Educational Theory 60 (6):735-749 (2010)

In this essay Mordechai Gordon begins to address the neglect of humor among philosophers of education by focusing on some interesting connections between humor, self‐transcendence, and the development of moral virtues. More specifically, he explores the kind of humor that makes fun of oneself and how it can affect educational encounters. Gordon begins his analysis by discussing the nature and purpose of humor in general, while distinguishing it from laughter and amusement. In the next part of the essay, he takes a close look at the characteristics and benefits of the type of humor that we use when we make fun of ourselves. He then turns his attention to exploring the relation between laughing at ourselves, self‐transcendence, and a number of moral virtues. The final part of this essay briefly examines what might happen to the quality of educational encounters when teachers become more comfortable with laughing at themselves.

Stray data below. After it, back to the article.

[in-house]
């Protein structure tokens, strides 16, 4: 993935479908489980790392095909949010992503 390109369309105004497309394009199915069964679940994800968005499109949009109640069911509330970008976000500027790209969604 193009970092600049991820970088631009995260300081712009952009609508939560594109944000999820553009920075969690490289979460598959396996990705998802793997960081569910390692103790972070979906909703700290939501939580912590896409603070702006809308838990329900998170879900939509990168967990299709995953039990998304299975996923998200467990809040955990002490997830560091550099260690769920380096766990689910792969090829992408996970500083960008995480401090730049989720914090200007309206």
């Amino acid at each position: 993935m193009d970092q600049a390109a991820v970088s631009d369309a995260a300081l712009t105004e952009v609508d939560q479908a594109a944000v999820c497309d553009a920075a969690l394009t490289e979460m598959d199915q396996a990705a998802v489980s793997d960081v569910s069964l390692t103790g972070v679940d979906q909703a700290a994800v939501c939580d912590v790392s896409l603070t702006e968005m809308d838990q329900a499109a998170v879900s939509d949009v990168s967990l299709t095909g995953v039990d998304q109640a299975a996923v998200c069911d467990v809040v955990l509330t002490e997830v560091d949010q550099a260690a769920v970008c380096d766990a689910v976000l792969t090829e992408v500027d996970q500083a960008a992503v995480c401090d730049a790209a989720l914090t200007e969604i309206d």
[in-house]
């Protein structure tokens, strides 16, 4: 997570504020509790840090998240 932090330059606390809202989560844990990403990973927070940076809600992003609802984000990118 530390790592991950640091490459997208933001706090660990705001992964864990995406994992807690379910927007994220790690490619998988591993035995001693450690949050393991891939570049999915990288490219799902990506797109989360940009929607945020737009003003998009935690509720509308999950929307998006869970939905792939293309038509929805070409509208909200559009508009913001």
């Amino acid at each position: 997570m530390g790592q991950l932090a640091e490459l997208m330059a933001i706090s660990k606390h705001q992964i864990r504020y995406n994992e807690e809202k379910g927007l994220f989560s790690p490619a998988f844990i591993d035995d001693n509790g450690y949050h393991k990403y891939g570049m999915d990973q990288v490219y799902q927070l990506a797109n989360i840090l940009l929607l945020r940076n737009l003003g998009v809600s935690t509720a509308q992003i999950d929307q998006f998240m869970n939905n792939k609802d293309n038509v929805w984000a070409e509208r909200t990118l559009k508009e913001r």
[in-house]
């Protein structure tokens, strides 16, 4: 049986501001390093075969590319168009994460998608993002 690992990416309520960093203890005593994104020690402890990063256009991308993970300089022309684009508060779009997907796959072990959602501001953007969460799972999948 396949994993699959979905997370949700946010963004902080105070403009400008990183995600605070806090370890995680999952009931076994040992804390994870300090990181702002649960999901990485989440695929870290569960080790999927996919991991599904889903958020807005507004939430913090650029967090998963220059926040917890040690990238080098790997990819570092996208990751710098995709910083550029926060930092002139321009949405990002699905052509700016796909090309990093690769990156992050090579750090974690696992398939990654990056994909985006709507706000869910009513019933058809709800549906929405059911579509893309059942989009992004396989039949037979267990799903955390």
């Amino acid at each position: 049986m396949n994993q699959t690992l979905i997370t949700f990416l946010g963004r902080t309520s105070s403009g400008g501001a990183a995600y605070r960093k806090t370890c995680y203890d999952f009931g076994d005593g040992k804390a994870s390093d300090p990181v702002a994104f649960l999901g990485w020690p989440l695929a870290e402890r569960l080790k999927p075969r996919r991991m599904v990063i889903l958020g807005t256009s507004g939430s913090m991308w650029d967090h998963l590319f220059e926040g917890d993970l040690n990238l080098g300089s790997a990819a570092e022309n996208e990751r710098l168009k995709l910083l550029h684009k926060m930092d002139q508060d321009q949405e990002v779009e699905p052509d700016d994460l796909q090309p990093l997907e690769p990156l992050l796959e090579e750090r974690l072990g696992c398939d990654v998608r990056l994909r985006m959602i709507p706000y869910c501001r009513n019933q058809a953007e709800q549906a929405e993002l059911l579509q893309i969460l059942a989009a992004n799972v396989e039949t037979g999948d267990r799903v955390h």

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DOI 10.1111/edth.2011.60.issue-6
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Introduction.Mordechai Gordon & Cris Mayo - 2014 - Educational Philosophy and Theory 46 (2):115-119.
Friendship, Intimacy and Humor.Mordechai Gordon - 2014 - Educational Philosophy and Theory 46 (2):1-13.

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